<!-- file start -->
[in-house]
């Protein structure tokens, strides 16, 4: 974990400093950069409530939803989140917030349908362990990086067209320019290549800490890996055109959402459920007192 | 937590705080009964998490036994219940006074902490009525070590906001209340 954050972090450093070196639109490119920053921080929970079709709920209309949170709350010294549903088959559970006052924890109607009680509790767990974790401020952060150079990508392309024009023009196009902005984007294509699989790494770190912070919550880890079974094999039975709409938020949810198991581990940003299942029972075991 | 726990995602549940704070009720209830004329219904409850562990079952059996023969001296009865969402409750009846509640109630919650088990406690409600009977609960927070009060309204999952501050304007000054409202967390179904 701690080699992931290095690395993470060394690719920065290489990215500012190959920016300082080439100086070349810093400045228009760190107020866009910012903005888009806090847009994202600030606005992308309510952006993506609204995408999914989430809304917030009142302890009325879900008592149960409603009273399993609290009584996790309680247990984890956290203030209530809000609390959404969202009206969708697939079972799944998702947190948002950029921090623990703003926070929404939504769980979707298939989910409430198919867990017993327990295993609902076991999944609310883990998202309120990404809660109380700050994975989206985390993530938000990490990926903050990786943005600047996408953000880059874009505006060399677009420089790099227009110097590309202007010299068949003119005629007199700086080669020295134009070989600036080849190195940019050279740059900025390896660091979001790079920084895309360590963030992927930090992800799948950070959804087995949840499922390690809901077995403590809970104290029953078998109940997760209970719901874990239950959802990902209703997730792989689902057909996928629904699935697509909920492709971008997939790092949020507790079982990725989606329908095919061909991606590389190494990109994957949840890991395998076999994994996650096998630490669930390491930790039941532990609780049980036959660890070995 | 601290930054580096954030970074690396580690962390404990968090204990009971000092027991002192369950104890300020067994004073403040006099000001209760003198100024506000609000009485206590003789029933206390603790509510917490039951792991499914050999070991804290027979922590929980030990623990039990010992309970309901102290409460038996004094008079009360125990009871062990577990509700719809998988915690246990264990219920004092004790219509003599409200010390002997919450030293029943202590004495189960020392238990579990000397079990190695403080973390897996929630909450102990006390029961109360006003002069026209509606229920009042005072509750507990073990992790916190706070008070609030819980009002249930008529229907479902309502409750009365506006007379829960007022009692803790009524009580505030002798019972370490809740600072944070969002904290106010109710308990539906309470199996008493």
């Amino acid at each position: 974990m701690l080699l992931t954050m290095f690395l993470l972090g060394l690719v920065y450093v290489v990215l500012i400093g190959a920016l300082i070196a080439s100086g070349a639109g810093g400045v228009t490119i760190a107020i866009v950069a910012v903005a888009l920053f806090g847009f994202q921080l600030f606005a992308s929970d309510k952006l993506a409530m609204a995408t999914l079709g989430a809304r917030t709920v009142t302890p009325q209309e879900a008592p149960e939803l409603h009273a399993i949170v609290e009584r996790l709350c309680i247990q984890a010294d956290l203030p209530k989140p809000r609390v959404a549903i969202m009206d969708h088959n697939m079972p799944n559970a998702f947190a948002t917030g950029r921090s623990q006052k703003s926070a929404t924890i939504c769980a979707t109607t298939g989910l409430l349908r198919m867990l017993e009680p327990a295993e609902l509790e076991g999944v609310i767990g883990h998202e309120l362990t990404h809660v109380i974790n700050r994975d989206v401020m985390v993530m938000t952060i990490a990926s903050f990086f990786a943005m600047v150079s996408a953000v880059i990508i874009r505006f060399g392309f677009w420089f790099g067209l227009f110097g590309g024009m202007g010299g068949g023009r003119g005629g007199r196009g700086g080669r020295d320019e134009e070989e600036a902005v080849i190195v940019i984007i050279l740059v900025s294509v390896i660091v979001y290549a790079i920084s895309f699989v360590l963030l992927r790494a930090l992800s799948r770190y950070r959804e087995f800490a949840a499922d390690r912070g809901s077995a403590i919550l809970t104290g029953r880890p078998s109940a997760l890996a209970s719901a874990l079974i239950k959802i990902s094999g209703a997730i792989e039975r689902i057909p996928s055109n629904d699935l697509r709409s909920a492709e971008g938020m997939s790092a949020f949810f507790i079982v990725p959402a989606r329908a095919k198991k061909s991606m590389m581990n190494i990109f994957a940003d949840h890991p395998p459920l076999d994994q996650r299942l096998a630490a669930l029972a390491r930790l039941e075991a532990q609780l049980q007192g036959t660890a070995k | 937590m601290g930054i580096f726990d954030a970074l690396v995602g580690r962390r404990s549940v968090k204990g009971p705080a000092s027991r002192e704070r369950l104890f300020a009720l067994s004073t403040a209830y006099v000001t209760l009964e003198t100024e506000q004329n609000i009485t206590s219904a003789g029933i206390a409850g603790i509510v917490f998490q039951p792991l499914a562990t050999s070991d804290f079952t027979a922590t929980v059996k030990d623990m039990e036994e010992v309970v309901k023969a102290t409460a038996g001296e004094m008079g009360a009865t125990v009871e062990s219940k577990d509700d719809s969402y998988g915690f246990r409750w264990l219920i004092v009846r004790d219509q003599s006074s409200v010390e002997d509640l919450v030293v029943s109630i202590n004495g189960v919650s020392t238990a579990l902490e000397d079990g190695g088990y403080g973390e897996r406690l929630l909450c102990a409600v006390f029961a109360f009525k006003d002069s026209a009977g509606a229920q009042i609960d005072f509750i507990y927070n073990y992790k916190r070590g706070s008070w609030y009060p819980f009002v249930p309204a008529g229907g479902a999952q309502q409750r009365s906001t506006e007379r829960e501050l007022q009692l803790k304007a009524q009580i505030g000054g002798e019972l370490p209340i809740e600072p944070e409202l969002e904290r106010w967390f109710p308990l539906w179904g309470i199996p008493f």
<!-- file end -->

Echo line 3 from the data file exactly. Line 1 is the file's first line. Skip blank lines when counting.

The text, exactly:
């Amino acid at each position: 974990m701690l080699l992931t954050m290095f690395l993470l972090g060394l690719v920065y450093v290489v990215l500012i400093g190959a920016l300082i070196a080439s100086g070349a639109g810093g400045v228009t490119i760190a107020i866009v950069a910012v903005a888009l920053f806090g847009f994202q921080l600030f606005a992308s929970d309510k952006l993506a409530m609204a995408t999914l079709g989430a809304r917030t709920v009142t302890p009325q209309e879900a008592p149960e939803l409603h009273a399993i949170v609290e009584r996790l709350c309680i247990q984890a010294d956290l203030p209530k989140p809000r609390v959404a549903i969202m009206d969708h088959n697939m079972p799944n559970a998702f947190a948002t917030g950029r921090s623990q006052k703003s926070a929404t924890i939504c769980a979707t109607t298939g989910l409430l349908r198919m867990l017993e009680p327990a295993e609902l509790e076991g999944v609310i767990g883990h998202e309120l362990t990404h809660v109380i974790n700050r994975d989206v401020m985390v993530m938000t952060i990490a990926s903050f990086f990786a943005m600047v150079s996408a953000v880059i990508i874009r505006f060399g392309f677009w420089f790099g067209l227009f110097g590309g024009m202007g010299g068949g023009r003119g005629g007199r196009g700086g080669r020295d320019e134009e070989e600036a902005v080849i190195v940019i984007i050279l740059v900025s294509v390896i660091v979001y290549a790079i920084s895309f699989v360590l963030l992927r790494a930090l992800s799948r770190y950070r959804e087995f800490a949840a499922d390690r912070g809901s077995a403590i919550l809970t104290g029953r880890p078998s109940a997760l890996a209970s719901a874990l079974i239950k959802i990902s094999g209703a997730i792989e039975r689902i057909p996928s055109n629904d699935l697509r709409s909920a492709e971008g938020m997939s790092a949020f949810f507790i079982v990725p959402a989606r329908a095919k198991k061909s991606m590389m581990n190494i990109f994957a940003d949840h890991p395998p459920l076999d994994q996650r299942l096998a630490a669930l029972a390491r930790l039941e075991a532990q609780l049980q007192g036959t660890a070995k | 937590m601290g930054i580096f726990d954030a970074l690396v995602g580690r962390r404990s549940v968090k204990g009971p705080a000092s027991r002192e704070r369950l104890f300020a009720l067994s004073t403040a209830y006099v000001t209760l009964e003198t100024e506000q004329n609000i009485t206590s219904a003789g029933i206390a409850g603790i509510v917490f998490q039951p792991l499914a562990t050999s070991d804290f079952t027979a922590t929980v059996k030990d623990m039990e036994e010992v309970v309901k023969a102290t409460a038996g001296e004094m008079g009360a009865t125990v009871e062990s219940k577990d509700d719809s969402y998988g915690f246990r409750w264990l219920i004092v009846r004790d219509q003599s006074s409200v010390e002997d509640l919450v030293v029943s109630i202590n004495g189960v919650s020392t238990a579990l902490e000397d079990g190695g088990y403080g973390e897996r406690l929630l909450c102990a409600v006390f029961a109360f009525k006003d002069s026209a009977g509606a229920q009042i609960d005072f509750i507990y927070n073990y992790k916190r070590g706070s008070w609030y009060p819980f009002v249930p309204a008529g229907g479902a999952q309502q409750r009365s906001t506006e007379r829960e501050l007022q009692l803790k304007a009524q009580i505030g000054g002798e019972l370490p209340i809740e600072p944070e409202l969002e904290r106010w967390f109710p308990l539906w179904g309470i199996p008493f």